“Taraji P. Henson, Octavia Spencer, and Janelle Monáe all in the same movie? Their performance tour de force telling such an important story history almost forgot.”
“Christopher Nolan’s breakout film with a brilliant concept and razor-sharp editing, which set the tone for the rest of Nolan’s career to date. Guy Pearce delivered a great performance as well.”
“Iconic, nightmarish Anthony Hopkins as Hannibal Lecter with excellent cat-and-mouse by Jodie Foster in a taut plot – pairs nicely with some fava beans and a nice Chianti.”
“Moody, psychological, character-driven take on the spy genre that I watched a dozen times in middle and high school. Reset the genre and paved the way for the Bond franchise to become what it did with Casino Royale.”
“Such a brilliant adaptation of the beloved novel series with expert directing by Chris Columbus of child actors who didn’t let us down. And I still find myself humming those riffs in the John Williams score from time to time.”
Your Top 10 TV Shows of All Time:
“The searing dialogue. The interconnected characters with no boundaries. The King Lear family dynamics. I’m here for all of it.”
“Carrie and Saul’s relationship drove the show, but almost every season had that slow build for the first few episodes that exploded into edge-of-your-seat-yelling-at-the-TV chaos by about episode five. It was also nice to see a strong female protagonist (played by the scary-good Claire Danes) struggling with her mental health in such a human way.”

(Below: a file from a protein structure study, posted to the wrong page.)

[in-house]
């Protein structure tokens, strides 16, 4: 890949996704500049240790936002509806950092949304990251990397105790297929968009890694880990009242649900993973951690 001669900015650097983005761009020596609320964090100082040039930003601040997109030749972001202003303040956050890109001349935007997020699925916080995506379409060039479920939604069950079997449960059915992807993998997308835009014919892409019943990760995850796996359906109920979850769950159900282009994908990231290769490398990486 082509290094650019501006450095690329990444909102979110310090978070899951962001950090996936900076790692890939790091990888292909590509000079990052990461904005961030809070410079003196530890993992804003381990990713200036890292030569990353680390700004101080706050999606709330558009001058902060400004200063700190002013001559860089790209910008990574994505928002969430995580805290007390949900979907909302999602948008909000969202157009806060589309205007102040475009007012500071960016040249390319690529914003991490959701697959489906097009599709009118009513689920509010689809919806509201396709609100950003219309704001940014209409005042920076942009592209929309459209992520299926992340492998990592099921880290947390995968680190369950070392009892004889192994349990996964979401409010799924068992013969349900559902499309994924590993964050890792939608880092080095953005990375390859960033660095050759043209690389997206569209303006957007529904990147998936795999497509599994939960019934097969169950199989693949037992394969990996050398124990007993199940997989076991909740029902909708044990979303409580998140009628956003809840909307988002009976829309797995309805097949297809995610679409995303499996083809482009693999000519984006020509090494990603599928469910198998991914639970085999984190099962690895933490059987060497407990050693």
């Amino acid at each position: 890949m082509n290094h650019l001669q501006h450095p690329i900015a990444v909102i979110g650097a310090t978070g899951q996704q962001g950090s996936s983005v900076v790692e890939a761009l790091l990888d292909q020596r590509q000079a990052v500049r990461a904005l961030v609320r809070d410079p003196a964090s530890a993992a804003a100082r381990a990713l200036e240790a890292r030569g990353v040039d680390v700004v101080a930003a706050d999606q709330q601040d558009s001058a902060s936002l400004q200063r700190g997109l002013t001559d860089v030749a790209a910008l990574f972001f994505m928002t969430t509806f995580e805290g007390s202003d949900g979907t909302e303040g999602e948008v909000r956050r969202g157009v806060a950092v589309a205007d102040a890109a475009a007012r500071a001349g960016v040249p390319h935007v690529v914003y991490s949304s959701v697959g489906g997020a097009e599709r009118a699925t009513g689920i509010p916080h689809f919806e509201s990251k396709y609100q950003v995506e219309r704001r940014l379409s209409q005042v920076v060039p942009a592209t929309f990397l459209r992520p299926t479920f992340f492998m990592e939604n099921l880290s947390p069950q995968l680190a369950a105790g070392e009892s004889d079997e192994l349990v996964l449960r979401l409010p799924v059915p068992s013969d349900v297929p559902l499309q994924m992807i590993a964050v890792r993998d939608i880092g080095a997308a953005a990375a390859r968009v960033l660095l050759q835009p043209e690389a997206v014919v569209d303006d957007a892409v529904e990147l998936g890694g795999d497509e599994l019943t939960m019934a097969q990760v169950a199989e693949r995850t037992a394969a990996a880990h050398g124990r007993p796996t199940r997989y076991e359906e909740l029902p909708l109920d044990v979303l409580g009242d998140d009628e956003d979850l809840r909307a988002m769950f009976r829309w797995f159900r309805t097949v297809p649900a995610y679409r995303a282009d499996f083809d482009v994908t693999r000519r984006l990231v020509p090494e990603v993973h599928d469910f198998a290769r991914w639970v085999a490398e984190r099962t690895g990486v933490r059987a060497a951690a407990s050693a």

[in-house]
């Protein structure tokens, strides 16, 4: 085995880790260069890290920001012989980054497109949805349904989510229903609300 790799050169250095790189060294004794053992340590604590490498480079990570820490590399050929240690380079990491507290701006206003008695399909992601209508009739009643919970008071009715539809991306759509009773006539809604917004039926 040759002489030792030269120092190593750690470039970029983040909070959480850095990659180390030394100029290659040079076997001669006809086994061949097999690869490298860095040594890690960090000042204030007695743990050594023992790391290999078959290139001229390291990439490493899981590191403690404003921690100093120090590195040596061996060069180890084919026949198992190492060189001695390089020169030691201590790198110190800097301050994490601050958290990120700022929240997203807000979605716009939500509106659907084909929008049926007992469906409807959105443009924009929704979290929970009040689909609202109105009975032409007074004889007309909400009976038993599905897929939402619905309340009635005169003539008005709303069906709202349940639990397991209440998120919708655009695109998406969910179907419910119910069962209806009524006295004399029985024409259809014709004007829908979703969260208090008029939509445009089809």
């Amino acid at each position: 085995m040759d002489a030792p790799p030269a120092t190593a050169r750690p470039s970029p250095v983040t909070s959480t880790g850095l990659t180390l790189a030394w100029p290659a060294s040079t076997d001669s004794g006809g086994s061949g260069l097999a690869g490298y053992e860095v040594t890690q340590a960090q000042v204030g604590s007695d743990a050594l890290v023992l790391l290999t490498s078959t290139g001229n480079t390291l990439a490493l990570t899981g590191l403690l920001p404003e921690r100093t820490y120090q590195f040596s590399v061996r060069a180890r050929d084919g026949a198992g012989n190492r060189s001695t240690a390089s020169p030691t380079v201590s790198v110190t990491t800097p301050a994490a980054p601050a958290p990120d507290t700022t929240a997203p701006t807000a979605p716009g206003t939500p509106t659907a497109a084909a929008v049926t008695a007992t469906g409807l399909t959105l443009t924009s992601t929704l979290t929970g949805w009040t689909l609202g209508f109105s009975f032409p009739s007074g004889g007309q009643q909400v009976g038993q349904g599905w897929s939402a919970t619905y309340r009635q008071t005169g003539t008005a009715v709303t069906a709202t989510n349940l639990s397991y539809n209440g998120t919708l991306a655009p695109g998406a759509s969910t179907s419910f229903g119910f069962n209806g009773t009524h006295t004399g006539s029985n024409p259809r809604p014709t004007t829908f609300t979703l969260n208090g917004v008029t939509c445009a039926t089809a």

“Sorkin’s famous walk-and-talks were always a delight, but the real magic was that it was such an overtly political show that never felt like a sellout. I miss President Bartlet dearly.”
“Never before have I so badly wanted to protect a little green monster. Sure, you had the sci-fi action sequences and interesting plots, but this is ultimately a story about fatherhood against all odds. And Baby Yoda is just so. damn. cute.”
“Kaley Cuoco is a national treasure. I gained a deep respect for her acting chops in this one, and the rest of the cast was fantastic as well. It was a show that was so much fun I counted down the days to new episode drops.”
“I adored Buffy as a kid, and even tried to make a knockoff film inspired by it (Kid Slayer, by 9-year-old me—we shot the opening title sequence and… nothing else). I re-watched it in college and was stunned by how much it still resonated. And the visual effects were also quite good considering it was TV in the ‘90s.”
“I made a point never to drink while watching this show (not just alcohol, but literally no liquid intake) for fear of drowning during fits of laughter. The absurd humor and cutting insults never disappointed. If I ever have the honor of meeting Julia Louis-Dreyfus, I sincerely hope she’s as mean to me as Selina was to her staff. That would be a dream come true.”
8. Bates Motel
“Haunting and atmospheric, this Psycho prequel masterfully captured the feeling of the film while rendering it in a novel scenario and deeply mining the characters. Vera Farmiga and Freddie Highmore had chemistry you really didn’t want a mother and son to have—and that was exactly the point.”
9. True Blood
“This show became a summer ritual throughout college and grad school, around which a good part of my social life revolved. The LGBTQ allegory and character representation was a refreshing take on the monster fantasy genre.”
“While the CGI might not have stood the test of time, the gripping plots and flawed but deeply sympathetic characters certainly made up for it. And the twist at the end of the series finale was genius, if not completely original.”
If you Could Emulate Anyone’s Career, Whose Would it Be? (And Why)
“Shonda Rhimes or Greg Berlanti – both have already left such an indelible mark on TV (and film!) and they’re still in the prime of their careers. That level of output is incredibly impressive.”
Learn more about The TITAN Screenwriting Contest.